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Survival Guide

A stress test can produce a playbook for surviving any downturn

Sue Rogers of Oregon Hot Tub knows timing is everything. Six weeks after she bought the Portland-based hot tub retail company in April 2008, the worst financial calamity in modern history roared across the country and the world, gobbling up homes, life savings, careers and businesses.

For Rogers, it was baptism by fire. The Seattle resident’s Small Business Association officer said her loan was the last the SBA approved in the state of Washington before the crash.

“Everyone talks about the recession bringing an end to the good years,” Rogers says. “We didn’t have good years.”
Unlike many other business owners, Rogers survived the onslaught. She emerged hardened but wary — and scarred by the experience. Her default setting became conservative financial restraint that she says bordered on compulsion, which made it impossible to grow and expand.

“I was like a child of the Depression,” Rogers says. “Maybe being too conservative and not leveraging finances because of fear leftover from ’08, ’09 and 2010.”

What if there were another recession? How much financial pressure could her business endure? What actions would she take if sales slowed down and revenue declined again?

If Rogers were going to break the chains of financial anxiety, she would have to know exactly how much stress her business could tolerate — and develop a plan if lean times returned.

Stress Tests: Preparing for the Future With an Eye on the Past
For Dan Cunningham, owner of financial analysis firm the Business Ferret, it’s not a matter of if the lean times return, it’s a matter of when.

“There’s no doubt we’re going to have a slowdown again,” he says. “It happens like clockwork. We’re in the longest peak-time expansion, but the biggest mistake you could make is to just assume that the sales will keep rolling forever.”

His outlook isn’t rooted in pessimism. It’s rooted in precedent.

The Great Recession spared few industries, and few businesses were hit harder or suffered longer than hot tub retailers.
The spa industry started collapsing as early as 2006 and didn’t fully recover until as late as 2015, years after the larger economy — including industries with similar customer demographics like RV and boat sales — crawled back into the black.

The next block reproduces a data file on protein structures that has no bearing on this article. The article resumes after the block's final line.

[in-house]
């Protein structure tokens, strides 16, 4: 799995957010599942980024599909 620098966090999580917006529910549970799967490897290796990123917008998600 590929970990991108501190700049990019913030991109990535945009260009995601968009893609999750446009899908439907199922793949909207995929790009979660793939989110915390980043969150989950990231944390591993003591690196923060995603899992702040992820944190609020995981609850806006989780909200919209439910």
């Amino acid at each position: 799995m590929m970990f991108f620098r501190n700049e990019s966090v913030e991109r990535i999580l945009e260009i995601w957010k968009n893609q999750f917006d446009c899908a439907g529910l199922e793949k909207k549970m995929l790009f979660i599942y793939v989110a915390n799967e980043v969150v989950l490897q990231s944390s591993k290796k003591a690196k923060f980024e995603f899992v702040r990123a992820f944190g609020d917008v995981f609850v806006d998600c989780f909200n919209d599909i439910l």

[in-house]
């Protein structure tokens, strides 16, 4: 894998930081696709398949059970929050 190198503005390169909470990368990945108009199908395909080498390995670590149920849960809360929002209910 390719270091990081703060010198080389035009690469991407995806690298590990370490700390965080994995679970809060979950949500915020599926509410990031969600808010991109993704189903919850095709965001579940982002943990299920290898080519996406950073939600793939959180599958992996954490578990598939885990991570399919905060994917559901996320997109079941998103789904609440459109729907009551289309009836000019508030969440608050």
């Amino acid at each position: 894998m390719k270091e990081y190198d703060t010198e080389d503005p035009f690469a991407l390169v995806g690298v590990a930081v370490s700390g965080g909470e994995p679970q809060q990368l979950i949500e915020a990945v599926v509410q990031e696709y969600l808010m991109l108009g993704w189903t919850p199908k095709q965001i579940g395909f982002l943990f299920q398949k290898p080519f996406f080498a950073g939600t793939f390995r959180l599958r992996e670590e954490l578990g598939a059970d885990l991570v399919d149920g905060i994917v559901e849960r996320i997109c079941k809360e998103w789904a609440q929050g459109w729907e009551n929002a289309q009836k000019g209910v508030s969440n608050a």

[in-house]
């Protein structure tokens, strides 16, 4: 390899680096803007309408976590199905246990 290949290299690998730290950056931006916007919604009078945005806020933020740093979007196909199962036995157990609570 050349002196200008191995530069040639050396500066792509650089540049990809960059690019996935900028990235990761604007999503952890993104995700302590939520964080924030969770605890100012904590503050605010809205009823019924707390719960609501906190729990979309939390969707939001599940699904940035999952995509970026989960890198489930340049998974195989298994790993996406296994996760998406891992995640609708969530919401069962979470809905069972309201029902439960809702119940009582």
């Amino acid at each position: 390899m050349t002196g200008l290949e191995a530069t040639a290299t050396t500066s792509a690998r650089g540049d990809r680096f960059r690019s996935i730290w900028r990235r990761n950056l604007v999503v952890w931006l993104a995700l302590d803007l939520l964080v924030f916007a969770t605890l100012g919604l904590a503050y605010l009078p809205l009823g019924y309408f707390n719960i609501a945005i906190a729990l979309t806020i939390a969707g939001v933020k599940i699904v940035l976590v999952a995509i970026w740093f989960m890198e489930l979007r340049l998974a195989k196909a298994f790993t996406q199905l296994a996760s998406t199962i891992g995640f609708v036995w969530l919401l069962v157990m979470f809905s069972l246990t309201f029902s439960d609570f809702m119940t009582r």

Today, the economy is roaring, and spa retailers are enjoying a nearly unprecedented run of booming sales, revenue and growth. But Cunningham points to a slowdown in bank lending, a scary shift in “real” interest rates, a tightening of money supply and a federal dismantling of stimulus policy as evidence that economic danger is looming.

Cunningham works with around 50 clients, including Rogers. He subjects his client businesses to a gloomy forecasting model called a “stress test,” which, as the name implies, simulates economic stress to find out how prepared his clients are for the arrival of another severe downturn.

Cunningham’s stress test assumes a 5 percent drop in sales one month, followed by 10 percent drop the next month, followed by another 5 percent drop the following month.

“I want to find out what things would you do first in a slowdown,” Cunningham says. “What about in a severe slowdown? What do you do other than cut staff if something bad came out of nowhere?”

Inventory Bloat: The Hidden Cash Consumer
Don Riling of Olympic Hot Tub in Seattle is a friend, mentor and former colleague of Sue Rogers. He’s also a survivor of 2008 — and one of Dan Cunningham’s clients.

Both the Great Recession and Cunningham’s stress test gave Riling what he calls “a lightbulb moment”: lower inventory turn equals more available cash for operating.

“If I can reduce our inventory turn by one day, that will give me $28,000 to put toward cash flow,” Riling says. “If I reduce it by five days based on our current business model, that would give me $140,000 to put toward the bottom line in cash, which I could use for other things.”

Rogers’ stress test — which simulated a worst-case scenario by mimicking her actual financials from the height of the crash in 2009 — revealed that when crisis strikes, she should first free up cash by reducing inventory. This is especially critical for hot tubs since the delay between receiving an order and making a sale can mask symptoms of trouble lurking in the books.